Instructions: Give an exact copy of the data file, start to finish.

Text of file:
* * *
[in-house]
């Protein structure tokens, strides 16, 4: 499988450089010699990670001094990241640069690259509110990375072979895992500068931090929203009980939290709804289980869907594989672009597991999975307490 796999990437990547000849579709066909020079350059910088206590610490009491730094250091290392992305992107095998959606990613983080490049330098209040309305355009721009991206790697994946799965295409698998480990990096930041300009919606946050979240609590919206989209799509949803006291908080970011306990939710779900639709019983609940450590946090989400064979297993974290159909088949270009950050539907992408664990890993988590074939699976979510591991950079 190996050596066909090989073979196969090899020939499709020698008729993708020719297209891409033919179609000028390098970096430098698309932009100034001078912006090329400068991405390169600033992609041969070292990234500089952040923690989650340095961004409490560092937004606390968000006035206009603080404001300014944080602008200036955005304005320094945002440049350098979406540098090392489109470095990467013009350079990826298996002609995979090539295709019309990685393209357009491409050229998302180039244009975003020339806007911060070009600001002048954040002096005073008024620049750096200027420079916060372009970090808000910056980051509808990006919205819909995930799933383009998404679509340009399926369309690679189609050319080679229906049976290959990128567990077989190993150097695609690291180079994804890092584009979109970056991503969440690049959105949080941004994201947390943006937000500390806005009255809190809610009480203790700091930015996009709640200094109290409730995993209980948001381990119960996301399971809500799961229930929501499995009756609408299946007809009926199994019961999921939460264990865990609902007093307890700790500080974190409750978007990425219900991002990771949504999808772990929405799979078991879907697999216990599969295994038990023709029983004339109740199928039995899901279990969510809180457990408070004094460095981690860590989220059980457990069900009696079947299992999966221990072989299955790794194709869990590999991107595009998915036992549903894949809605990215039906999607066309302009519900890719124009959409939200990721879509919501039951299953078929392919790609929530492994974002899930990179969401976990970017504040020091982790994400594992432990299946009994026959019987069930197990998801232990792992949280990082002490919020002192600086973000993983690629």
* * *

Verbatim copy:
[in-house]
């Protein structure tokens, strides 16, 4: 499988450089010699990670001094990241640069690259509110990375072979895992500068931090929203009980939290709804289980869907594989672009597991999975307490 796999990437990547000849579709066909020079350059910088206590610490009491730094250091290392992305992107095998959606990613983080490049330098209040309305355009721009991206790697994946799965295409698998480990990096930041300009919606946050979240609590919206989209799509949803006291908080970011306990939710779900639709019983609940450590946090989400064979297993974290159909088949270009950050539907992408664990890993988590074939699976979510591991950079 190996050596066909090989073979196969090899020939499709020698008729993708020719297209891409033919179609000028390098970096430098698309932009100034001078912006090329400068991405390169600033992609041969070292990234500089952040923690989650340095961004409490560092937004606390968000006035206009603080404001300014944080602008200036955005304005320094945002440049350098979406540098090392489109470095990467013009350079990826298996002609995979090539295709019309990685393209357009491409050229998302180039244009975003020339806007911060070009600001002048954040002096005073008024620049750096200027420079916060372009970090808000910056980051509808990006919205819909995930799933383009998404679509340009399926369309690679189609050319080679229906049976290959990128567990077989190993150097695609690291180079994804890092584009979109970056991503969440690049959105949080941004994201947390943006937000500390806005009255809190809610009480203790700091930015996009709640200094109290409730995993209980948001381990119960996301399971809500799961229930929501499995009756609408299946007809009926199994019961999921939460264990865990609902007093307890700790500080974190409750978007990425219900991002990771949504999808772990929405799979078991879907697999216990599969295994038990023709029983004339109740199928039995899901279990969510809180457990408070004094460095981690860590989220059980457990069900009696079947299992999966221990072989299955790794194709869990590999991107595009998915036992549903894949809605990215039906999607066309302009519900890719124009959409939200990721879509919501039951299953078929392919790609929530492994974002899930990179969401976990970017504040020091982790994400594992432990299946009994026959019987069930197990998801232990792992949280990082002490919020002192600086973000993983690629």